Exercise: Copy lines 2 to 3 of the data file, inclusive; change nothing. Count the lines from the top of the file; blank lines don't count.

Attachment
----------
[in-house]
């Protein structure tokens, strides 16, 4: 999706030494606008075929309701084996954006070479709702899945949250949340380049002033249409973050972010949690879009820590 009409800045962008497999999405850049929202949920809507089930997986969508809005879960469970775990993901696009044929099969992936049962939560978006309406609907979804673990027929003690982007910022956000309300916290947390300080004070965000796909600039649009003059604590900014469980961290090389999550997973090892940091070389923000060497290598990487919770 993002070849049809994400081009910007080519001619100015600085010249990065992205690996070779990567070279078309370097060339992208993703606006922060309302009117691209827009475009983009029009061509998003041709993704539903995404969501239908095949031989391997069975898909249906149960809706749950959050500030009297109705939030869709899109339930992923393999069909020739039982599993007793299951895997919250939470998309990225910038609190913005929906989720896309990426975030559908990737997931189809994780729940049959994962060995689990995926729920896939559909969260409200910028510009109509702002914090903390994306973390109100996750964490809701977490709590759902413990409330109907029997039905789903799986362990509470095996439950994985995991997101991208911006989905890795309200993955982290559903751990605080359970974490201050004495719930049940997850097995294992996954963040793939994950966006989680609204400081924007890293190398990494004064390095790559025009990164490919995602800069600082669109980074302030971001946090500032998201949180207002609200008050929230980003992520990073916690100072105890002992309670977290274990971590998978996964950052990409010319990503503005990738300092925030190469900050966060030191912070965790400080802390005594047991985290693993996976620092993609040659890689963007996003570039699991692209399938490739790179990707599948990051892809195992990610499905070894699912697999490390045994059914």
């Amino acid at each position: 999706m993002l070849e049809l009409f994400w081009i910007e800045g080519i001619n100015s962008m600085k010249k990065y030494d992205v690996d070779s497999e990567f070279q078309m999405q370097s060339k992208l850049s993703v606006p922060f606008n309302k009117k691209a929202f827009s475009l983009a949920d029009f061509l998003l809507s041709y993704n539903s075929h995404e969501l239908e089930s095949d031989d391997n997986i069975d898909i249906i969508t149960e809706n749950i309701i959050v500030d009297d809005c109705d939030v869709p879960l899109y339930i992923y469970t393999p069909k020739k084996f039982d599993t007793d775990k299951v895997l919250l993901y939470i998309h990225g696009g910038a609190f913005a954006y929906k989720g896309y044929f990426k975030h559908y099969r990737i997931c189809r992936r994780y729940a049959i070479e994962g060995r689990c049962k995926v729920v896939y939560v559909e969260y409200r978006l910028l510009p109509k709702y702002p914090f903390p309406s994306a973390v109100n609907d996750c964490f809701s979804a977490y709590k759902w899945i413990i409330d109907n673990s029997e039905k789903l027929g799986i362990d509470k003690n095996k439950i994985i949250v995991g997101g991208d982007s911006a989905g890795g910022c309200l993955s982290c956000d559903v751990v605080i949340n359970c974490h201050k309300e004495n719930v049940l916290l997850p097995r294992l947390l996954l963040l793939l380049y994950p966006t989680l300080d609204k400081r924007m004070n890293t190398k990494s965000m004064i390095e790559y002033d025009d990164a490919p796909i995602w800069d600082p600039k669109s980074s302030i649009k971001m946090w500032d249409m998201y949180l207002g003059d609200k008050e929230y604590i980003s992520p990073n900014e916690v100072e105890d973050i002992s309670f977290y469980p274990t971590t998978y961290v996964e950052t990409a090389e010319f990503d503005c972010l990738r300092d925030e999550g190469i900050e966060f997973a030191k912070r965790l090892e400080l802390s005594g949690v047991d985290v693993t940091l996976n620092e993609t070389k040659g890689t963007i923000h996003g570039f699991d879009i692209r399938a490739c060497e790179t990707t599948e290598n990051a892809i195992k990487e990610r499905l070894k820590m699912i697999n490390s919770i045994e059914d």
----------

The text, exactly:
């Protein structure tokens, strides 16, 4: 999706030494606008075929309701084996954006070479709702899945949250949340380049002033249409973050972010949690879009820590 009409800045962008497999999405850049929202949920809507089930997986969508809005879960469970775990993901696009044929099969992936049962939560978006309406609907979804673990027929003690982007910022956000309300916290947390300080004070965000796909600039649009003059604590900014469980961290090389999550997973090892940091070389923000060497290598990487919770 993002070849049809994400081009910007080519001619100015600085010249990065992205690996070779990567070279078309370097060339992208993703606006922060309302009117691209827009475009983009029009061509998003041709993704539903995404969501239908095949031989391997069975898909249906149960809706749950959050500030009297109705939030869709899109339930992923393999069909020739039982599993007793299951895997919250939470998309990225910038609190913005929906989720896309990426975030559908990737997931189809994780729940049959994962060995689990995926729920896939559909969260409200910028510009109509702002914090903390994306973390109100996750964490809701977490709590759902413990409330109907029997039905789903799986362990509470095996439950994985995991997101991208911006989905890795309200993955982290559903751990605080359970974490201050004495719930049940997850097995294992996954963040793939994950966006989680609204400081924007890293190398990494004064390095790559025009990164490919995602800069600082669109980074302030971001946090500032998201949180207002609200008050929230980003992520990073916690100072105890002992309670977290274990971590998978996964950052990409010319990503503005990738300092925030190469900050966060030191912070965790400080802390005594047991985290693993996976620092993609040659890689963007996003570039699991692209399938490739790179990707599948990051892809195992990610499905070894699912697999490390045994059914």
């Amino acid at each position: 999706m993002l070849e049809l009409f994400w081009i910007e800045g080519i001619n100015s962008m600085k010249k990065y030494d992205v690996d070779s497999e990567f070279q078309m999405q370097s060339k992208l850049s993703v606006p922060f606008n309302k009117k691209a929202f827009s475009l983009a949920d029009f061509l998003l809507s041709y993704n539903s075929h995404e969501l239908e089930s095949d031989d391997n997986i069975d898909i249906i969508t149960e809706n749950i309701i959050v500030d009297d809005c109705d939030v869709p879960l899109y339930i992923y469970t393999p069909k020739k084996f039982d599993t007793d775990k299951v895997l919250l993901y939470i998309h990225g696009g910038a609190f913005a954006y929906k989720g896309y044929f990426k975030h559908y099969r990737i997931c189809r992936r994780y729940a049959i070479e994962g060995r689990c049962k995926v729920v896939y939560v559909e969260y409200r978006l910028l510009p109509k709702y702002p914090f903390p309406s994306a973390v109100n609907d996750c964490f809701s979804a977490y709590k759902w899945i413990i409330d109907n673990s029997e039905k789903l027929g799986i362990d509470k003690n095996k439950i994985i949250v995991g997101g991208d982007s911006a989905g890795g910022c309200l993955s982290c956000d559903v751990v605080i949340n359970c974490h201050k309300e004495n719930v049940l916290l997850p097995r294992l947390l996954l963040l793939l380049y994950p966006t989680l300080d609204k400081r924007m004070n890293t190398k990494s965000m004064i390095e790559y002033d025009d990164a490919p796909i995602w800069d600082p600039k669109s980074s302030i649009k971001m946090w500032d249409m998201y949180l207002g003059d609200k008050e929230y604590i980003s992520p990073n900014e916690v100072e105890d973050i002992s309670f977290y469980p274990t971590t998978y961290v996964e950052t990409a090389e010319f990503d503005c972010l990738r300092d925030e999550g190469i900050e966060f997973a030191k912070r965790l090892e400080l802390s005594g949690v047991d985290v693993t940091l996976n620092e993609t070389k040659g890689t963007i923000h996003g570039f699991d879009i692209r399938a490739c060497e790179t990707t599948e290598n990051a892809i195992k990487e990610r499905l070894k820590m699912i697999n490390s919770i045994e059914d």